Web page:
Little Ferry, NJ – As part of its ongoing 50th Anniversary celebration, Eventide’s Flashback Series, which highlights groundbreaking legacy Eventide products that solidified the company as an audio technology leader, continues with the latest installment — Flashback #9.2: Dump & Go – The Profanity Delay. For 50 years Eventide has pioneered unprecedented ways to bend, distort, and manipulate sound, but the creation of solutions for broadcast applications has been a whole other side of Eventide’s history.
In Flashback #9.2, Eventide recounts how memory chips finally became just inexpensive enough for a digital alternative to the cumbersome tape-based seven-second delay that allowed radio station operators to bleep an offensive utterance before it reached the airwaves. The first such Eventide product, the BD995 Digital Delay, was contemporary with Eventide’s 1745M delay line and H949 Harmonizer® effects processor. The BD995 used 20-chip memory boards that each housed more memory than either the 1745M or the H949, and the BD995 required eight of these memory boards to achieve the needed delay time for its single function. Beyond the elimination of tape and moving parts, the BD995 applied Eventide processing wizardry to allow the on-air chat to continue while the delay rebuilt in the background. The Flashback addresses the challenges of the process and the progression of technology and DSP prowess through successive (near indispensable in talk radio) profanity delay products to the current Eventide BD600 – with a brief detour into the esoteric Eventide PD860 precision delay with two-channel, 20 kHz audio bandwidth and micro-second delay adjustment resolution conceived to address issues surrounding digital FM and the short-lived experiments into synchronization of multiple AM transmitters to increase coverage.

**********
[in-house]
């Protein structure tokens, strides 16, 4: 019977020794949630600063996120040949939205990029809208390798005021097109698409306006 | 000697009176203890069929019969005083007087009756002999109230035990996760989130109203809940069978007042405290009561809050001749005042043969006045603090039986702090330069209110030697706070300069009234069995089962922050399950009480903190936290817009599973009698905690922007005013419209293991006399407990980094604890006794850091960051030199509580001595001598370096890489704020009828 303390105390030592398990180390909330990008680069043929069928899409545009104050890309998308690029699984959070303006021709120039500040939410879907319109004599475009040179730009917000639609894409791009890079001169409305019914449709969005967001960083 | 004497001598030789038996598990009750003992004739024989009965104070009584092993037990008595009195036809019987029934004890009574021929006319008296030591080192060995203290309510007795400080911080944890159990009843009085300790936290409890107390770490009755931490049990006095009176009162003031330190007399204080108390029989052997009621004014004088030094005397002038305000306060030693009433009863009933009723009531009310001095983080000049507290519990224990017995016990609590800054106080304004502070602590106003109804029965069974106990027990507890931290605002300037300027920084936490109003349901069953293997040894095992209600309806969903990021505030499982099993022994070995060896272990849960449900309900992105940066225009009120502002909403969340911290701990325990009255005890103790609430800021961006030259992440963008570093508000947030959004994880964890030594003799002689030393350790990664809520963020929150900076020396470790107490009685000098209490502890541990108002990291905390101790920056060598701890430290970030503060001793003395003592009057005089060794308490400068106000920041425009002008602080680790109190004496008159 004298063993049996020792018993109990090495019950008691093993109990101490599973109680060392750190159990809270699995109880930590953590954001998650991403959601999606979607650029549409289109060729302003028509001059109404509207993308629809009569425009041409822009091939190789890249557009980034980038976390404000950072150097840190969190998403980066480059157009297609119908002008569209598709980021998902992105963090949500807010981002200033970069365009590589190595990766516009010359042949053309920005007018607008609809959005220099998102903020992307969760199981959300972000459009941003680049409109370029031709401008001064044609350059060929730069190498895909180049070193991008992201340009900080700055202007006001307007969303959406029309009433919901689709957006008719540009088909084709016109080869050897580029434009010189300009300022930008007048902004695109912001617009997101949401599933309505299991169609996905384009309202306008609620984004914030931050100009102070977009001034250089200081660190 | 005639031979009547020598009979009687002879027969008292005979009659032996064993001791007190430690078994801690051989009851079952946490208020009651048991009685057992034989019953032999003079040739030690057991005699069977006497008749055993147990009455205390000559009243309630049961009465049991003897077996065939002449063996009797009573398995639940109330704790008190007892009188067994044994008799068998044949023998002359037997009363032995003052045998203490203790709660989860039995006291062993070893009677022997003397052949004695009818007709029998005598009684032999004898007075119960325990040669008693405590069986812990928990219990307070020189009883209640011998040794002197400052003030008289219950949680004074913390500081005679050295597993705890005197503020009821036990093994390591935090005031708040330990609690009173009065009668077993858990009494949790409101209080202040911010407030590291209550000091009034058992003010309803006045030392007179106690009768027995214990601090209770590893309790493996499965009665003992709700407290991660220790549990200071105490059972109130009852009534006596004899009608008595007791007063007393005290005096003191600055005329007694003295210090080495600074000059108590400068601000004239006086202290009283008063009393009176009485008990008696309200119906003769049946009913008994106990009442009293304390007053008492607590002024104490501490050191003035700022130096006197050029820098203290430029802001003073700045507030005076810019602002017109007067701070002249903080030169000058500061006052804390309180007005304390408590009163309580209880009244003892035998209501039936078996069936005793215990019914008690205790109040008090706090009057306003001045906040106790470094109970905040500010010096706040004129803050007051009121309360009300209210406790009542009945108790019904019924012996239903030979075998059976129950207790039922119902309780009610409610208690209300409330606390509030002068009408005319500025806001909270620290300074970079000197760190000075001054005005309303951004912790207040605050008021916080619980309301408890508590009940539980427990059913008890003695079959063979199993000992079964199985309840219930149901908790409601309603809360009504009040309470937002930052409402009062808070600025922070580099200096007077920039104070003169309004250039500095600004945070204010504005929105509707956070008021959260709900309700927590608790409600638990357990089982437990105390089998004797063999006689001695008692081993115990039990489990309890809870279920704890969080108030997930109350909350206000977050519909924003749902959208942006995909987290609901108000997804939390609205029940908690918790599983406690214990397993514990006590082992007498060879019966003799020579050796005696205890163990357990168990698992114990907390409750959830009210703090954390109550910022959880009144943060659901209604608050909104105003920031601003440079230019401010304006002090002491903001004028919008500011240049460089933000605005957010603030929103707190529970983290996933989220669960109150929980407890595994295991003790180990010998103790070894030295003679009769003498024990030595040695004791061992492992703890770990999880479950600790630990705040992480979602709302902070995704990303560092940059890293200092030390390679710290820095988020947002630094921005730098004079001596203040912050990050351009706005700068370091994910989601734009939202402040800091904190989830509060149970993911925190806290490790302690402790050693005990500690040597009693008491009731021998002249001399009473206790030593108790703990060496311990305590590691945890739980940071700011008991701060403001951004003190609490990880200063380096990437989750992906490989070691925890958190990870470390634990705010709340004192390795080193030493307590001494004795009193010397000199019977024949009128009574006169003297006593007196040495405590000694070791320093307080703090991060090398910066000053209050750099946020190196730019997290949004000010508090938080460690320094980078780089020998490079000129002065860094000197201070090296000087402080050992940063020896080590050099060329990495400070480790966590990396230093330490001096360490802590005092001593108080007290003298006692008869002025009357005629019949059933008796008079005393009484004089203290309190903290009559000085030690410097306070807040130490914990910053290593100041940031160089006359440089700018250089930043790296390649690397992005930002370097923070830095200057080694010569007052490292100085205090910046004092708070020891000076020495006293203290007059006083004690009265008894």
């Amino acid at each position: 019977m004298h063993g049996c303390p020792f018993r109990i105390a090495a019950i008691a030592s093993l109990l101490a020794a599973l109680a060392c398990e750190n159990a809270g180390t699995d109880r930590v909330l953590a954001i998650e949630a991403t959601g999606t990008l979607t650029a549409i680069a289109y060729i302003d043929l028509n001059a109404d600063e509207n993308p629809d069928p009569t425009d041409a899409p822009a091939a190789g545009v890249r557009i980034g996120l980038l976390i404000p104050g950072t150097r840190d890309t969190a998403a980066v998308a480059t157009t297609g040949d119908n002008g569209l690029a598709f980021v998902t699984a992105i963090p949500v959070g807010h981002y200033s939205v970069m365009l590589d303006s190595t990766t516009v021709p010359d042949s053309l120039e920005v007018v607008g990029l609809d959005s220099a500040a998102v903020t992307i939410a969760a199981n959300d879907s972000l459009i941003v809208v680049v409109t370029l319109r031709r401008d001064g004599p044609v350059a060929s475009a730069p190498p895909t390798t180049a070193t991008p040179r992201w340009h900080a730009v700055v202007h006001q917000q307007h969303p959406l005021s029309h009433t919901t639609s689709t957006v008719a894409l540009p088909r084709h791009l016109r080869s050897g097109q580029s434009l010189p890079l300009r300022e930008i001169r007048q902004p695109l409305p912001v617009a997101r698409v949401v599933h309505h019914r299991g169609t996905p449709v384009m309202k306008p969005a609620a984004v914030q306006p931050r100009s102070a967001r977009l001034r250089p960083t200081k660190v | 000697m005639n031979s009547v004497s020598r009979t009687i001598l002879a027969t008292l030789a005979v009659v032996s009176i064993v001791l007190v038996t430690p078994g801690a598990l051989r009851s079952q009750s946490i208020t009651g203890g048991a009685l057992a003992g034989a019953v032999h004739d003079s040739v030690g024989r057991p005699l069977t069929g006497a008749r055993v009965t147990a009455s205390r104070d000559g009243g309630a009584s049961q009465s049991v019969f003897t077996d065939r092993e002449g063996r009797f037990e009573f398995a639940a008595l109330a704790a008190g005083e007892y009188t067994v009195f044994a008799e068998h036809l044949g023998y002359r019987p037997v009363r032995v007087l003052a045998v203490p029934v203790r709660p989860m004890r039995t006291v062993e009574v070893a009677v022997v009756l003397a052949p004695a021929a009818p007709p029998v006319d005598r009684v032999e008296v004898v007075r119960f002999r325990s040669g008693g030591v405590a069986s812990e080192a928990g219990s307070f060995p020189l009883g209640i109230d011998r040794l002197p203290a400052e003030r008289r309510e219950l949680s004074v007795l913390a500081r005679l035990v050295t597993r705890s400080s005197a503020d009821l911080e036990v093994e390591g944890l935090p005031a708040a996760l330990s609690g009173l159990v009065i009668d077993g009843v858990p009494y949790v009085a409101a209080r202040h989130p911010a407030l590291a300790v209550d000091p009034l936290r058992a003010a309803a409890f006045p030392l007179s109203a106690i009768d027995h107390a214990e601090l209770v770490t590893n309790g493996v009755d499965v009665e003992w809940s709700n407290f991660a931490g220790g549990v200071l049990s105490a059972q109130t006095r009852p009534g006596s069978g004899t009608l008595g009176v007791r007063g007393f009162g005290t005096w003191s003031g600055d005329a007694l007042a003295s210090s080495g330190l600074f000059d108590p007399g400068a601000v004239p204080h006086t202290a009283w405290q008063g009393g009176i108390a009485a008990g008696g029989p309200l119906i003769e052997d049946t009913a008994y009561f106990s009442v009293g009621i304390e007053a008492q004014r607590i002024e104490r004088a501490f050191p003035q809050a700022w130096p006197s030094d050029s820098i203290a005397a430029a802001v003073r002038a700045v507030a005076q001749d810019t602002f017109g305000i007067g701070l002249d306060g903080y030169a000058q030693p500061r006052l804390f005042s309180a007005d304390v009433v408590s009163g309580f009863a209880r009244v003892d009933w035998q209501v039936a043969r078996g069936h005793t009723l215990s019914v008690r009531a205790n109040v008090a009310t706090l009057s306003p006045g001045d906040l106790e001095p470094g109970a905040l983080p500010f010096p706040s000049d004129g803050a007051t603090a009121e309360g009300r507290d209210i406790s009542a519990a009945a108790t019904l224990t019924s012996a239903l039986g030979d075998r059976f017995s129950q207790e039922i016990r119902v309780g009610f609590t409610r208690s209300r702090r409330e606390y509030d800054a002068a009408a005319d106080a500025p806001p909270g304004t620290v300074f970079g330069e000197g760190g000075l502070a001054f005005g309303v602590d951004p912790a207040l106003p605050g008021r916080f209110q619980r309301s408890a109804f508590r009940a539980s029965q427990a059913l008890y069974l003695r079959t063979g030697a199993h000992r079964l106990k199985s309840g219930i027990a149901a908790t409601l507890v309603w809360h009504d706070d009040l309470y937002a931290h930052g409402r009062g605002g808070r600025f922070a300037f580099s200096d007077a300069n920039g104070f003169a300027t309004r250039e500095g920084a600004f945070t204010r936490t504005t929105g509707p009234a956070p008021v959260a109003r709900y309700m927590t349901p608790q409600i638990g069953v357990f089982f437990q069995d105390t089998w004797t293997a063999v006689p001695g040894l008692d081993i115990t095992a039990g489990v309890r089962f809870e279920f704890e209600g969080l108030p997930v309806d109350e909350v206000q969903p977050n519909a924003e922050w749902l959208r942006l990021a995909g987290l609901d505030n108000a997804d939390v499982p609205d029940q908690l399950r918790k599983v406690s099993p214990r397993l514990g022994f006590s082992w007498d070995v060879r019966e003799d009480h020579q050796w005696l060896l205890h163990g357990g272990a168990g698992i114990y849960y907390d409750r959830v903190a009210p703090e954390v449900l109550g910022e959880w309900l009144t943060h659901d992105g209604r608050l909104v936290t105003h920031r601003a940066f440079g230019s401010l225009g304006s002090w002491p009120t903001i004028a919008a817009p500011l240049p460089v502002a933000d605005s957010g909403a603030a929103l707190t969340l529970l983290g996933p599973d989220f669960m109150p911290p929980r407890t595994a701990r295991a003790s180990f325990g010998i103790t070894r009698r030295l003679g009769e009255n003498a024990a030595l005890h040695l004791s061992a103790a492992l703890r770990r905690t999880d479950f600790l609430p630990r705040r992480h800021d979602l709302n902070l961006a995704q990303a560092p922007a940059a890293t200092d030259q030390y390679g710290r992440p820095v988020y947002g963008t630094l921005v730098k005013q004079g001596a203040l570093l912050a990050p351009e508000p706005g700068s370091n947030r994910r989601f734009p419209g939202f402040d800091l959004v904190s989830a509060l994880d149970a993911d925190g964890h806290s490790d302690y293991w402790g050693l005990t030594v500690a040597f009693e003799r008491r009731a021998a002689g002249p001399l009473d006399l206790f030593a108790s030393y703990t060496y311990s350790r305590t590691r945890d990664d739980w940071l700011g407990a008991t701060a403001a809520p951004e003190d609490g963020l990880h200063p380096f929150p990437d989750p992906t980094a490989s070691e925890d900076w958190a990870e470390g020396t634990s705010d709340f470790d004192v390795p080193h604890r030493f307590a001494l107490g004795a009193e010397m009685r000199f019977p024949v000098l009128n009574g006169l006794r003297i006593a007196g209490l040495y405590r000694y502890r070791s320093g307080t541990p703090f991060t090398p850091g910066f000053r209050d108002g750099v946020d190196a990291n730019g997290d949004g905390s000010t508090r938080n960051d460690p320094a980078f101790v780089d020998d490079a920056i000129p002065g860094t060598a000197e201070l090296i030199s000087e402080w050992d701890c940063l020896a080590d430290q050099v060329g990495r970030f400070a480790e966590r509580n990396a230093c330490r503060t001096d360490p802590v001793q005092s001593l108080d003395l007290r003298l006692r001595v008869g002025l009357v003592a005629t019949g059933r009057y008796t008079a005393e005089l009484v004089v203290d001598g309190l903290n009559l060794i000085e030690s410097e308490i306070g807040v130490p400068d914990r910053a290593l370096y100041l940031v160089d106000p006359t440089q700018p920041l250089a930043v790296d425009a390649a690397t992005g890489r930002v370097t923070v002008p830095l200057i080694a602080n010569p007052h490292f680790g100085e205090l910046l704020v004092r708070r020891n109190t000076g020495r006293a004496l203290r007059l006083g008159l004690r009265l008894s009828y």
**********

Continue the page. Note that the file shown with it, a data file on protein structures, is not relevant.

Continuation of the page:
Flashback #9.2 is the latest in the ongoing series that help celebrate Eventide’s 50th Anniversary while providing readers a true historical perspective on the company and the technology that fostered audio’s significant advances over the last five decades. The episodes feature design and application insights, photos, videos and documentation excerpts that chronicle Eventide’s ongoing quest to find unprecedented ways to bend, distort and manipulate sound.
The Eventide 50th Flashback retrospective episodes can be found at the following links: